Portantino introduces two bills protecting school employees and students

California State Sen. Anthony Portantino
State Sen. Anthony Portantino (D-La Cañada Flintridge) has introduced Senate bills 805 and 849, two measures dealing with absences of school employees and students.
(File Photo)

State Sen. Anthony Portantino (D-La Cañada Flintridge) recently introduced Senate bills 805 and 849, two measures dealing with consequences from absences of school employees and students.

Senate Bill 805 would prevent school district employees from having to use their sick, vacation or other paid leave during a natural disaster declared by California.

It also clarifies a state law to protect school districts from losing funding because of absences.

“I thought that was a righteous point raised. If you’re getting evacuated at home [or school] and you can’t come to work, you shouldn’t have to lose a sick day or a comp day,” Portantino said in a phone interview.


As fires raged on and off in Los Angeles County throughout the past two years, some Burbank school employees who live in the affected areas were required to use their personal time off to evacuate their homes.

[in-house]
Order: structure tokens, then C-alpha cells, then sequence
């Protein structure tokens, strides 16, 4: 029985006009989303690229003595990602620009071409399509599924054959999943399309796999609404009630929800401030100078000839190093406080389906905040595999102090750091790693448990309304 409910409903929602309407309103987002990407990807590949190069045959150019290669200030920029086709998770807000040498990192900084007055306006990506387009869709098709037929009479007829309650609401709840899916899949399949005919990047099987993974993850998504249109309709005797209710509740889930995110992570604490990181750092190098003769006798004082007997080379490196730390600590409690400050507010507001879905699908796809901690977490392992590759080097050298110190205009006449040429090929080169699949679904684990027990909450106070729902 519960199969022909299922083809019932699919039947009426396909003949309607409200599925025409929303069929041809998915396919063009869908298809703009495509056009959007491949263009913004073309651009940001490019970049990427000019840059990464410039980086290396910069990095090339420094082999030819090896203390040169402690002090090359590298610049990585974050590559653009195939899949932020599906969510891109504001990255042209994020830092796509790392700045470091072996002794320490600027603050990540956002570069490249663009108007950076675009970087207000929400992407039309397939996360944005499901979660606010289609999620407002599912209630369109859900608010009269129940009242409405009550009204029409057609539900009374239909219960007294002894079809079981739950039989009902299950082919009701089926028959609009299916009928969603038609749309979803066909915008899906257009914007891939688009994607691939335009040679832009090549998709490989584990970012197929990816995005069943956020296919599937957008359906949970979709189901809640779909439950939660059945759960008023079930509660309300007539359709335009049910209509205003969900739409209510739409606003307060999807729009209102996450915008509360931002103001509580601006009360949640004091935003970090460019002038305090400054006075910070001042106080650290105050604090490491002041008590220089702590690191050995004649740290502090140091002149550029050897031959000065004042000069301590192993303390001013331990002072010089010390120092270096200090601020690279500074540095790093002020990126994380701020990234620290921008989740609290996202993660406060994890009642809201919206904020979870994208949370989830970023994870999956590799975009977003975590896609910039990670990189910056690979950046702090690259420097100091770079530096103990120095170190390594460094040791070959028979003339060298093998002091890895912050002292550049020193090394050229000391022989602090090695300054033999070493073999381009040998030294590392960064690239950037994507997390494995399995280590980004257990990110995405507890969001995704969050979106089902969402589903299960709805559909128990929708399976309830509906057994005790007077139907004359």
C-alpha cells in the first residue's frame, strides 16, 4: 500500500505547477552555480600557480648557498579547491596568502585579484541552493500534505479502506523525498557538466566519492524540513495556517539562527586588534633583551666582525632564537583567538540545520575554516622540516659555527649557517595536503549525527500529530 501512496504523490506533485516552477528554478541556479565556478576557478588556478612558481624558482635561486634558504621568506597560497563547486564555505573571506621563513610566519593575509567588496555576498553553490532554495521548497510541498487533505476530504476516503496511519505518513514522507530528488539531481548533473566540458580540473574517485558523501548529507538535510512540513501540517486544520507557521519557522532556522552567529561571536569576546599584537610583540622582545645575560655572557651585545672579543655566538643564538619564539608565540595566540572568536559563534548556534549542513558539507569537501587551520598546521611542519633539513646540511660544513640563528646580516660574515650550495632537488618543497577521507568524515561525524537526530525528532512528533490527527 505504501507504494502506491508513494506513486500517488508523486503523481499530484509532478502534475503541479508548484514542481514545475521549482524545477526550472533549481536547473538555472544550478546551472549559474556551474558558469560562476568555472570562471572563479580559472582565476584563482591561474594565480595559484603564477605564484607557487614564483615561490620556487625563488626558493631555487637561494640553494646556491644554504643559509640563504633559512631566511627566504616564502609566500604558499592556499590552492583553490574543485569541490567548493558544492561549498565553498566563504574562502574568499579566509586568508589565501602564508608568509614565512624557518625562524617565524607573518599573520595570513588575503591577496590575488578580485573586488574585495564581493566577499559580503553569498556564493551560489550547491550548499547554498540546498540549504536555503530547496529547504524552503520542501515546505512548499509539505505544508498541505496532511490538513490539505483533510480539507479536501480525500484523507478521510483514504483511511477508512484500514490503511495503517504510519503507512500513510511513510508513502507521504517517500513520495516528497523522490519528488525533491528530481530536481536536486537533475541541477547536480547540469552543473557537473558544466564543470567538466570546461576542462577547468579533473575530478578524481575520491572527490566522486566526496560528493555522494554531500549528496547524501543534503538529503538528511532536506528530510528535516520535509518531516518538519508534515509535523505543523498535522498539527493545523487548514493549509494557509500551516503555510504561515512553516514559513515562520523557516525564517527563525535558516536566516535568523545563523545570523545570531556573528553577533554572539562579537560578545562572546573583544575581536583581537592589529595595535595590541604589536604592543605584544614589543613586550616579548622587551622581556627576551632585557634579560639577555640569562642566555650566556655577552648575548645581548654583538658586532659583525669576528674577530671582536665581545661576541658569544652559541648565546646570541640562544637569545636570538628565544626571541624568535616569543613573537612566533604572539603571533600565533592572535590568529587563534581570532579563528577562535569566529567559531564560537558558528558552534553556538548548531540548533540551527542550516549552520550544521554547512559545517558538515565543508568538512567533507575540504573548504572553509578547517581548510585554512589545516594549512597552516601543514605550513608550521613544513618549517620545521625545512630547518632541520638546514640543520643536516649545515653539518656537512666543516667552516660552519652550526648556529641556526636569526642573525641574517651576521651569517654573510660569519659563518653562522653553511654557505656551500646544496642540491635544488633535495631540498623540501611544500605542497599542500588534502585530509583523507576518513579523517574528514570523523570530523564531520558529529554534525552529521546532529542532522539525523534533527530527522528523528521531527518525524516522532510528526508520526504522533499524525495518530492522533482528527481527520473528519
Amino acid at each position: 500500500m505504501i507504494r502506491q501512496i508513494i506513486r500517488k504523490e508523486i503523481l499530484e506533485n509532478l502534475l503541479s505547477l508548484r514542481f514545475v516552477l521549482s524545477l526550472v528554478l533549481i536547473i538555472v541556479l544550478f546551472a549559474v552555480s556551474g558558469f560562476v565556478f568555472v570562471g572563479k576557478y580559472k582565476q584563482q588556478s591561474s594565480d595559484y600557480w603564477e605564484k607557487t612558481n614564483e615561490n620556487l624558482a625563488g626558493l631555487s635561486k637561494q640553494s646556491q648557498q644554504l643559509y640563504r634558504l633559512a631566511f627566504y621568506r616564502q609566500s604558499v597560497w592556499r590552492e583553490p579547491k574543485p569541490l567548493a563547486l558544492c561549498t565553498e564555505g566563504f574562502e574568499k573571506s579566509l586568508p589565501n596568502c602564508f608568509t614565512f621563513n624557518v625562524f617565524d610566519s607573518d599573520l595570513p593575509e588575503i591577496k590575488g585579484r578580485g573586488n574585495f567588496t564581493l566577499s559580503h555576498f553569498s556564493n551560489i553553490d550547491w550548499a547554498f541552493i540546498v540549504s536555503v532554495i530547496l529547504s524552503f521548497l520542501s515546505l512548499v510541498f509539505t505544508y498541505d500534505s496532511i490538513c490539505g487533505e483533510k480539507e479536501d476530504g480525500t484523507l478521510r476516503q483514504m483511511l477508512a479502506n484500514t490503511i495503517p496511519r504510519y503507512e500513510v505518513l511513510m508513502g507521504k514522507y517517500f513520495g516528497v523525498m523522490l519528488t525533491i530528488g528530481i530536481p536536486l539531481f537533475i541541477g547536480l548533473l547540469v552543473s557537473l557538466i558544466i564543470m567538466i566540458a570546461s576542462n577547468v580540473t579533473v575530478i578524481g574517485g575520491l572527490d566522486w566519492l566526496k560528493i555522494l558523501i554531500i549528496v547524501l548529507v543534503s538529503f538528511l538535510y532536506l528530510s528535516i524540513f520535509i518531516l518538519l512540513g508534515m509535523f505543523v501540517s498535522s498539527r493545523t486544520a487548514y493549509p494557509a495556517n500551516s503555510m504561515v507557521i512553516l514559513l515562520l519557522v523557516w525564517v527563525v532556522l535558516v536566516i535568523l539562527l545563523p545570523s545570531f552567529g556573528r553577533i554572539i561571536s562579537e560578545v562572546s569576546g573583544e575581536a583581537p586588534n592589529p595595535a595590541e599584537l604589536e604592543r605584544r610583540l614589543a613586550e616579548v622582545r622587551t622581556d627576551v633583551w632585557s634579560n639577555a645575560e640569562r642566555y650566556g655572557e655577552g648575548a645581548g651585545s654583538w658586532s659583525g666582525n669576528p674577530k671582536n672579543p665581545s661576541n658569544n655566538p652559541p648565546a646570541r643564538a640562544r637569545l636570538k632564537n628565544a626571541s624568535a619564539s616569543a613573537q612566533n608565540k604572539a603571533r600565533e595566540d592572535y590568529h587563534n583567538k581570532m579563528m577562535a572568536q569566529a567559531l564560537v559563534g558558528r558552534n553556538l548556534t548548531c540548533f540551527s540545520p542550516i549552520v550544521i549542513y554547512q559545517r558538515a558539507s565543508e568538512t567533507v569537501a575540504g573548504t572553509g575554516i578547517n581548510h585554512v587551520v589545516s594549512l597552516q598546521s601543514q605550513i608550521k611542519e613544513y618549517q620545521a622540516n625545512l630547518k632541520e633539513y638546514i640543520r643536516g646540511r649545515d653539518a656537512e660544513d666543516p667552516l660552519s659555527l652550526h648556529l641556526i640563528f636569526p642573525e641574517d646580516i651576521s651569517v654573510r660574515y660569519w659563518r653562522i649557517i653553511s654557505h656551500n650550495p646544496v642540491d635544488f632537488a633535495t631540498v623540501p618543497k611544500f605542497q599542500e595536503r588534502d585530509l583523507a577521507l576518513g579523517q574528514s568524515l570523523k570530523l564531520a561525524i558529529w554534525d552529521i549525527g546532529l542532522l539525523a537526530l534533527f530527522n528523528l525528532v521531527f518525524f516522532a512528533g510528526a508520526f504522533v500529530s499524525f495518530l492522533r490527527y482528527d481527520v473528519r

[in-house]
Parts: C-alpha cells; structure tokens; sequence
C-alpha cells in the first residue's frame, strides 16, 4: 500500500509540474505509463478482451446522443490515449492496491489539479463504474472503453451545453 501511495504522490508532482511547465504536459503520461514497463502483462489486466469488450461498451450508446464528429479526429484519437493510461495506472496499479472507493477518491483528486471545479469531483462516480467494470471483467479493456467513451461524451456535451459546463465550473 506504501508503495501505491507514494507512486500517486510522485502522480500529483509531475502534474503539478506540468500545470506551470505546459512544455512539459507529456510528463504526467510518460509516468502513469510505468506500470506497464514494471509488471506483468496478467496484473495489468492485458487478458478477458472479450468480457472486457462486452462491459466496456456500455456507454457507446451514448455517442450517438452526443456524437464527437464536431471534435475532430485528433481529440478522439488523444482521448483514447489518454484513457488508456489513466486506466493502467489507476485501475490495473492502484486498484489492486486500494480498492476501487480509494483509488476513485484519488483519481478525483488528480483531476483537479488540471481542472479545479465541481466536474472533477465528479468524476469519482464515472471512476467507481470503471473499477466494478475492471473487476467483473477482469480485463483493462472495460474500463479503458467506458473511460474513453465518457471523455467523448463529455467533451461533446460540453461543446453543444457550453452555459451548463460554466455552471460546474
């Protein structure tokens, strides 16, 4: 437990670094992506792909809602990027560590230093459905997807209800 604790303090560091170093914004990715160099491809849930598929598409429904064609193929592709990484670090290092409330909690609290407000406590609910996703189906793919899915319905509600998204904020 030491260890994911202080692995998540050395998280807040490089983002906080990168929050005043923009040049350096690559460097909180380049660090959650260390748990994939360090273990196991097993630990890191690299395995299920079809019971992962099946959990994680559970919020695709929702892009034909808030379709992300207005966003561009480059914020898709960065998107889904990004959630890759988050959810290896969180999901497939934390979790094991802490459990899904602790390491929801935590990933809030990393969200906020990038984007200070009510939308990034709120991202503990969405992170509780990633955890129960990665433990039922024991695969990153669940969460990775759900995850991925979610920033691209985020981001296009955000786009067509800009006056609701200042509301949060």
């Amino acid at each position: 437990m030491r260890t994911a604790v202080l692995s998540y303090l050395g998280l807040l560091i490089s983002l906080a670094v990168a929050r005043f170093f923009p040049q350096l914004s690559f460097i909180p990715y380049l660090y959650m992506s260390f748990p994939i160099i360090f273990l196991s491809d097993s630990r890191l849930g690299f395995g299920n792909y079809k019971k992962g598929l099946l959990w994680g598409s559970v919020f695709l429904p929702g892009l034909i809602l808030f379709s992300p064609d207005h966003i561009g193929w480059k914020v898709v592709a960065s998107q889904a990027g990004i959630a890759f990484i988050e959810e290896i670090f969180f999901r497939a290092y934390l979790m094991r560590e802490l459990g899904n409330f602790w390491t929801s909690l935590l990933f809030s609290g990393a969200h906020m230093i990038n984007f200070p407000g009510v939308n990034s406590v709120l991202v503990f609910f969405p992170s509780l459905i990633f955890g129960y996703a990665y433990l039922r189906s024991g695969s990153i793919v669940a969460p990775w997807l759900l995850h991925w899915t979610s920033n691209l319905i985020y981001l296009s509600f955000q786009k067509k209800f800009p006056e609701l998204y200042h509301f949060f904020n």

Diana Abasta, president of the Burbank Teachers Assn., said this past fall that some teachers were unable to get to work because of the closure of the 5 freeway.

Those who came to work arrived late, and they had to use their earned time or be docked pay.

“Employees have questioned in the past why they have to use their time [off] during a natural disaster. We have always received the answer, that is just the way it is,” said Burbank Unified Supt. Matt Hill in a statement.


Educators reached out to the teacher’s association describing their hardship. Then, Abasta brought the issue to Hill’s attention. He asked Portantino to create a solution.

“I’ll be asking the school board over the next month to formally adopt a support position for SB 805,” said Hill in a statement.

Senate Bill 849, also backed by assembly members Evan Low and Kansen Chu, would allow all students — from elementary to high school — to take days off due to mental or behavioral issues.

“If you’re a student and you’re sick, you can stay home from school and it’s an excused absence. If you’re a student and you go on a college visit, that’s an excused absence,” Portantino said.

“But if you’re a student struggling with mental health, anxiety, depression, [it’s] not considered an excusable absence from school,” he added.

The measure is in line with Portantino’s focus on education and mental health. He wrote legislation to put the suicide hotline on the back of student ID cards.

He also pushed for later school start times, which Portantino said is known to decrease levels of depression among middle and high school students.

“Breaking down stigma around mental health for the next generation is incredibly important,” Chu said in a statement.


The legislative process for the bills goes through the end of August.

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